Beneath the papillary layer is the reticular layer, which is much thicker and more dense. This layer is composed of a network of collagen and elastin fibres, which give the skin its strength and elasticity. The reticular layer also contains a number of important structures, such as sweat glands, hair follicles, and oil glands, which help to regulate temperature and keep the skin moisturised.

Finally, there is the subcutaneous layer, which is the innermost layer of the dermis. This layer is composed of fat cells, which provide insulation and help to cushion the body. The subcutaneous layer is also home to a number of important blood vessels and nerves, which help to keep the skin healthy and well-nourished.

It is crucial that we nourish and preserve as much of this structure in our epidermis and dermis as possible, in not doing so we lose the crucial proteins that give us the healthy glow we spend so long trying to achieve. There are a number of treatments we can carry out to preserve and revitalise these structures…

The Subcutaneous Layer:

The subcutaneous layer of the skin, also known as the hypodermis, is located below the dermis and above the underlying muscle and bone. Composed mainly of fat and connective tissue, it serves several important functions. One of it’s primary functions is to provide insulation and energy storage for the body. The fat in the subcutaneous layer helps to regulate body temperature and protects the body from the cold, also helping to cushion the body and absorb shocks, which can protect the bones and joints from injury. This layer also helps to anchor the skin to the underlying tissue, and it contains blood vessels and nerves that provide nourishment and sensation to the skin.

Please Note:

All new clients must have a consultation with me before having any advanced treatments.


From £229

All needling options are bespoke to you using the correct transdermal solutions providing the best results. Alongside advanced LED light therapy to aid the healing process, note that it’s not just micro-needling alone it’s a full treatment aimed at providing you with the best results possible.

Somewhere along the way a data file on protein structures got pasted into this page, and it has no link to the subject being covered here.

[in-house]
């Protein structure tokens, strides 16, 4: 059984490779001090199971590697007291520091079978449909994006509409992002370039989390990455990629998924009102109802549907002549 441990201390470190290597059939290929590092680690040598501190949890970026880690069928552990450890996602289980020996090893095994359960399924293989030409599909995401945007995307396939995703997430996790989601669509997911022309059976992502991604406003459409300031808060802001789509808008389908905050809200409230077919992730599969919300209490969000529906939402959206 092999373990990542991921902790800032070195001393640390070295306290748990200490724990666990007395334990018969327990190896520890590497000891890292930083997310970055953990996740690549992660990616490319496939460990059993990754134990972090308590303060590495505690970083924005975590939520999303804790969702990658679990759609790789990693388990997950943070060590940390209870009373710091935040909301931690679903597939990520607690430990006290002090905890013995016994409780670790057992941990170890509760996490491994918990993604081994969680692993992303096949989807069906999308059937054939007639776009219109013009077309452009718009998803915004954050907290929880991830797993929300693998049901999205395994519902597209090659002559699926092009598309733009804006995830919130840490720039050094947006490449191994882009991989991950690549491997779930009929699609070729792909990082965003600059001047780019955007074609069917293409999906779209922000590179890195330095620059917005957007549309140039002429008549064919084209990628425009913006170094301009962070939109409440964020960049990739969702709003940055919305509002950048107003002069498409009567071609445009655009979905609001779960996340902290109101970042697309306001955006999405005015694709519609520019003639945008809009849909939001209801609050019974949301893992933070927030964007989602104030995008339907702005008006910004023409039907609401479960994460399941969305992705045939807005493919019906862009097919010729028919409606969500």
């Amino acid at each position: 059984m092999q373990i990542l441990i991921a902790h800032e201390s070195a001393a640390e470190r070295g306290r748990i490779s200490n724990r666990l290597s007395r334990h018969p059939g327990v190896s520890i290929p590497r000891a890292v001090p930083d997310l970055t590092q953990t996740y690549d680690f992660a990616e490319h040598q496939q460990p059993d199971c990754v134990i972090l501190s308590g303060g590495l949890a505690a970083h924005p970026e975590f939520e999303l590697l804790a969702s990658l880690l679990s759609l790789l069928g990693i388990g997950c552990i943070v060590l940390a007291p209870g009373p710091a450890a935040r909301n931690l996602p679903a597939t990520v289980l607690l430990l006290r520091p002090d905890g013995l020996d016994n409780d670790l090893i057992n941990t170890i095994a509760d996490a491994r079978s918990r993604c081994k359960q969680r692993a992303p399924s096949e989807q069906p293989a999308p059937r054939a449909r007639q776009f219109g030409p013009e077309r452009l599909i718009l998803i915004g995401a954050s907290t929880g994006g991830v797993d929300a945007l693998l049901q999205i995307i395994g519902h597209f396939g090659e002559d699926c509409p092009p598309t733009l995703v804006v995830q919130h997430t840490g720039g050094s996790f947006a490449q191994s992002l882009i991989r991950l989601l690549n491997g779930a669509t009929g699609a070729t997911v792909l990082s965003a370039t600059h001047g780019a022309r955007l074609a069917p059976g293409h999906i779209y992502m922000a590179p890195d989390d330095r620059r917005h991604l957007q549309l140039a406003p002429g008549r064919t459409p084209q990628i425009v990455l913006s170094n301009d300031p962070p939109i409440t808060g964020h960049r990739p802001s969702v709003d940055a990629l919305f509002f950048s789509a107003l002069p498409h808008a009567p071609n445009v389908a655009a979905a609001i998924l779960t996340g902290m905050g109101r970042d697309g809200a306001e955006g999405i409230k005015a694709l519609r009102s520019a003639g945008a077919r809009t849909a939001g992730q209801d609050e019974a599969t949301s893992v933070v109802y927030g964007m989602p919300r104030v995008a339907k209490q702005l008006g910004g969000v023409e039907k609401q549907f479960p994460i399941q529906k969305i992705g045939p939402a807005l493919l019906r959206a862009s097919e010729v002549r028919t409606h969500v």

It can treat a range of skin problems from wrinkles and fine lines to enlarged pores and acne or chickenpox scars. It can also help repair sun damage to the face, pigmentation and even help with cellulite and stretch marks. We can tailor this kind of skin treatment to your exact needs. It is advisable to visit for a course of three to five treatments, spaced across four to six-week intervals. I  will formulate a fully bespoke treatment plan for you upon consultation. 

It is usual to expect some initial redness after treatment that will disappear after 48 hours. The effects of micro skin needling can last anywhere from two to three months after one treatment or have longer-term effects with a series of treatments. 


  • Needling up to 1.5 mm depth 

  • Transdermal solution 

  • Advanced LED light therapy. 

  • SOS calming mask 


£299 1 £807 3

TCA TOUCH™ is my most advanced chemical resurfacing treatment I offer otherwise know as a TCA Peel.

The TCA TOUCH™ is a revolutionary concept with intense stimulation and cell renewal, with the ability to control the penetration resulting in a unique non-aggressive and multi-functional treatment. 

Trichloroacetic acid, otherwise known as TCA 30% concentration, results in intense stimulation and cell renewal with excellent skin tolerance and effectiveness. Combined with the unique delivery complex PH-DVCTM ensures the TCA molecules’ rapid delivery into the deeper layers with no superficial trauma and excellent skin tolerance.


  • Instantly creates a lifting effect

  • Intense stimulation and cell renewal

  • Uniquely combined with Arbutin and Magnesium to enhance skin lightening properties

  • Suitable for all skin types

No risk of the following:

  • Post-inflammatory hyperpigmentation 

  • Persistent erythema, 

  • Peeling,

  • Lengthy downtime.